Off the beaten path is an enviable traveller’s goal. Off the Top Ten lists ain’t bad either. Either suggests some hidden gem that few know about, a perfect travel experience tucked away in some secluded and rarely visited corner of town. The seventh entry to my Top Ten Bangkok Experiences list almost qualifies. It seldom makes anyone’s Top Ten list; guidebook often give it but a brief mention, providing its location, the origins of its name, and, possibly, a few fleeting anecdotes. But located in the center of Bangkok’s bustling business district where Silom Road meets Rama IV hardly qualifies as a secluded spot. Nonetheless, spending a large part of a day a Lumphini Park should be on everyone’s list of Must-Dos in Bangkok. And it is the perfect spot to let fate dictate your experience.
Created in the 1920s by King Rama VI, Lumphini Park covers 142 acres of prime downtown real estate offering a rare breath of Mother Nature amidst the district’s stifling concrete and high-rise buildings. Named after Lumbini, the birthplace of the Buddha in Nepal, at the time of its creation Lumphini stood on the outskirts of the city. Now the city surrounds the park. It is not a place that touri flock to, locals however make good use of the open space, and while generally it is not very busy, on weekends the park can become quite crowded.
For most visitors the best and easiest entrance to the park is the southwestern gate near the Rama VI statue, just off Rama IV Road at the foot of the far reaches of the Sala Daeng BTS station. On your way down Silom, stop and pick up a picnic lunch, and then just at the gates of the park stop and pick up a picnic lunch for the critters who make Lumphini their home too. Today is about kicking back, not about rushing from one site to the next. Nor is it about taking a structured tour – so leave your damn guidebook and map back at the hotel.
You’ve already spent most of your holiday going, going, going. Now it is time to depressurize. No worries, we’ll get your blood pumping again before the day is over. If you are a cardio queen, you can join the mass of joggers who usee the park for their early morning workout. Or if you are an early bird, show up at 6 a.m and join in with the Tai Chi aficionados near the western bridge (which other than the early hours is a great experience – even if you haven’t a clue there are plenty of practitioners who will gladly show you a few moves, ‘cuz everyone likes to start their day off with a good laugh.) But do that tomorrow, today take a break.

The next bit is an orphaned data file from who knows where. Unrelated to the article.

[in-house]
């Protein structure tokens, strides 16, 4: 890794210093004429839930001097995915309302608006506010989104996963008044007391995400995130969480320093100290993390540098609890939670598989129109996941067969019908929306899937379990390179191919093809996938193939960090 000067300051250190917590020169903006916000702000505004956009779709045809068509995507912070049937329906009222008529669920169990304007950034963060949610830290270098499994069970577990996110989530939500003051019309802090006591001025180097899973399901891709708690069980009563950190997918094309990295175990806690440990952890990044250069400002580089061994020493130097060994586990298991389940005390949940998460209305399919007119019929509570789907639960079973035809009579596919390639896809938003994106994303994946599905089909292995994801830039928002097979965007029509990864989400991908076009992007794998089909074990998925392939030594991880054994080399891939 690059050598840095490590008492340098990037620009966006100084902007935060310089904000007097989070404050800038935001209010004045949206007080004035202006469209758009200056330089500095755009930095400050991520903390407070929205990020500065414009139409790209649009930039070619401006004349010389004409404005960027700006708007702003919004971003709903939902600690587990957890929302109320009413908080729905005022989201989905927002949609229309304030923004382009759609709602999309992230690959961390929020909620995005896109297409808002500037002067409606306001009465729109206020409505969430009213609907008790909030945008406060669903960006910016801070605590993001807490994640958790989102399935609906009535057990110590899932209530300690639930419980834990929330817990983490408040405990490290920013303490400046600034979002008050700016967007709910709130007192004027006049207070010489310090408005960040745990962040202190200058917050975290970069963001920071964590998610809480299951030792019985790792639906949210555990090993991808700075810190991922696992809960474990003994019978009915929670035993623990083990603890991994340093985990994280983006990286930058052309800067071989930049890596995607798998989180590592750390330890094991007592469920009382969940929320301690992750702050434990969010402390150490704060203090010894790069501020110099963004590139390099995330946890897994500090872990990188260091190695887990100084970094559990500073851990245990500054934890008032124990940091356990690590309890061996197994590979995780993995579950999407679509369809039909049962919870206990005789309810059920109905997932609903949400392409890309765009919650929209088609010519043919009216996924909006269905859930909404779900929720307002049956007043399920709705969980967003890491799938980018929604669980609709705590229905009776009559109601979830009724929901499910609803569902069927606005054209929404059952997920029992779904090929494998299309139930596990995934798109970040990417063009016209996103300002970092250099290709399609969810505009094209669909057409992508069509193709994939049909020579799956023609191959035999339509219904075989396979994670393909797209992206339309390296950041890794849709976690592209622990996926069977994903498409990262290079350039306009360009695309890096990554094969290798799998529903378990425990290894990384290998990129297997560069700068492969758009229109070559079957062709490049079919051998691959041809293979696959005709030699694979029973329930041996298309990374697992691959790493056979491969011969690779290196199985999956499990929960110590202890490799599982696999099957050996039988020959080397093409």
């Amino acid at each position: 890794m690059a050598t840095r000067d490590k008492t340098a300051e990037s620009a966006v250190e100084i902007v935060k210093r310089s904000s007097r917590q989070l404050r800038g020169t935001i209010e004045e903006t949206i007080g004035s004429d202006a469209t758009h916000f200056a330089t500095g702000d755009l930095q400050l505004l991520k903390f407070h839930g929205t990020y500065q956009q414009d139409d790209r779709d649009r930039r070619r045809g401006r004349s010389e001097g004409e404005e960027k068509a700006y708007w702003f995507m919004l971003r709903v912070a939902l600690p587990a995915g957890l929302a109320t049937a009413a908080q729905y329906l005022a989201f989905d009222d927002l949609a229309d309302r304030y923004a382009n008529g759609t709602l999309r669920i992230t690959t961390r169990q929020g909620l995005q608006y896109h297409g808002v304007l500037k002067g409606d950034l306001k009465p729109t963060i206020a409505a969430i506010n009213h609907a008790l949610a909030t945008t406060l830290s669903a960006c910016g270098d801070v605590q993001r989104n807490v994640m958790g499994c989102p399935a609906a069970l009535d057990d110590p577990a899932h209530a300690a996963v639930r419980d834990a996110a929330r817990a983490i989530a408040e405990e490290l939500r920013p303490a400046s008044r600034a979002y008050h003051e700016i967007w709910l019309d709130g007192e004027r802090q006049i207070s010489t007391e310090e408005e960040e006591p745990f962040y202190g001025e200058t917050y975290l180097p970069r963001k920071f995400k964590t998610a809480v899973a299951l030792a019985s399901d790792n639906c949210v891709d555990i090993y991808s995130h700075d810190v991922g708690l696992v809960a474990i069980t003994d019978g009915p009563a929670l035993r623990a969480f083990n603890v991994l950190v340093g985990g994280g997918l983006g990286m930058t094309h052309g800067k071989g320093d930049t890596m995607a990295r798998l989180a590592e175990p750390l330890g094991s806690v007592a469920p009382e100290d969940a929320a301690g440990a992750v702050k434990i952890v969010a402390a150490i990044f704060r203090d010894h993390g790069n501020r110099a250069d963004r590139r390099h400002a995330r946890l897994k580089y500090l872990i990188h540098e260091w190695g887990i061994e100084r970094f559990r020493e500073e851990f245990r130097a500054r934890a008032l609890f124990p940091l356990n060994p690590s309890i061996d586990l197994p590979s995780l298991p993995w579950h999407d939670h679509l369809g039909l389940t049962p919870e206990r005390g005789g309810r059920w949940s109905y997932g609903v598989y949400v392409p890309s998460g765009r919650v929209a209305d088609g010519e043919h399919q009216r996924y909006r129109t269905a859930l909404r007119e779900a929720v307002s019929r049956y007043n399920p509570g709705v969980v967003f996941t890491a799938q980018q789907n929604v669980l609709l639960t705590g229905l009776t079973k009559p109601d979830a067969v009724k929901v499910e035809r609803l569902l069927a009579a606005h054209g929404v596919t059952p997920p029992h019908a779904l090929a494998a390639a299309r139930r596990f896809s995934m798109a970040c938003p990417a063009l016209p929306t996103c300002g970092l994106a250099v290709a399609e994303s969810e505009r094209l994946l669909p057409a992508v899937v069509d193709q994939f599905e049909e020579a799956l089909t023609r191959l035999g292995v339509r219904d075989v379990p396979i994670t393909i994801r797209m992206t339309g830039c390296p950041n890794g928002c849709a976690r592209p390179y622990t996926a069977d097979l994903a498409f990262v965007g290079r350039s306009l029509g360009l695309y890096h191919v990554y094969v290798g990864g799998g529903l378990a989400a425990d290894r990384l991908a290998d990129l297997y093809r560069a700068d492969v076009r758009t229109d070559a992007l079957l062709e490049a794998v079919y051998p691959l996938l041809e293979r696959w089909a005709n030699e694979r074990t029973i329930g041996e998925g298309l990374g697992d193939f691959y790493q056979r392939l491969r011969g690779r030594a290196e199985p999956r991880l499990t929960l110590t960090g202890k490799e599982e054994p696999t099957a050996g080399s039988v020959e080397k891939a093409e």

Start by renting a plastic mat and choosing a shady spot to spend an hour feeding the fish, turtles, and monitor lizards (oh yeah, your first sighing of one of the park’s mini-dragons will undoubtedly get your blood pressure pumping, so who needed an hour of jogging anyway?) Locals consider this merit making, just in case your day requires purpose. (They also consider killing a monitor lizard merit making too, but we’re leaving bloody sport for the end of the day.)
When you feel yourself nodding off, you’ve reached the right level of consciousness. Now go take a stroll. You’ll be happily surprised by the things you find in Lumphini. And finding them on your own is half the fun. In addition to the two man-made lakes and connecting waterways, there is a senior citizen’s center (not that I’m calling you old) that offers various activities including ballroom dancing classes on weekends; Bangkok’s first public library (you can check out a book after paying a 10 baht membership fee and a 40 baht book deposit); tennis courts (but seriously, don’t); and, even a swimming pool (you have to be a member to use it, but that only costs 40 baht though you also need to submit a passport photo and a doctor’s note stating you are free of illness).
You can also rent a paddle boat for 30 baht, which may sound a bit childish – especially since the boats are in the shape of a swan – but if you are visiting the park with your boy du jour, he’ll love it (plus you can make him paddle while you sit back and enjoy the ride. Kinda like you did last night in your hotel room). And on Sunday evenings during the winter month’s free concerts are held at the park too.
Spending your time communing with locals ain’t a bad way to kill a few hours too. There are lots of Bangkokians with far too much time on their hands who will willing engage you in conversation (or as much conversation as their limited English allows) along with a few more enterprising souls who offer massage (no, not that kind) not to mention a vaguely worrisome vendor of snake blood who calls the park his business’ home. The point is, your Lumphini experience can be what you make of it. And it can be yours alone.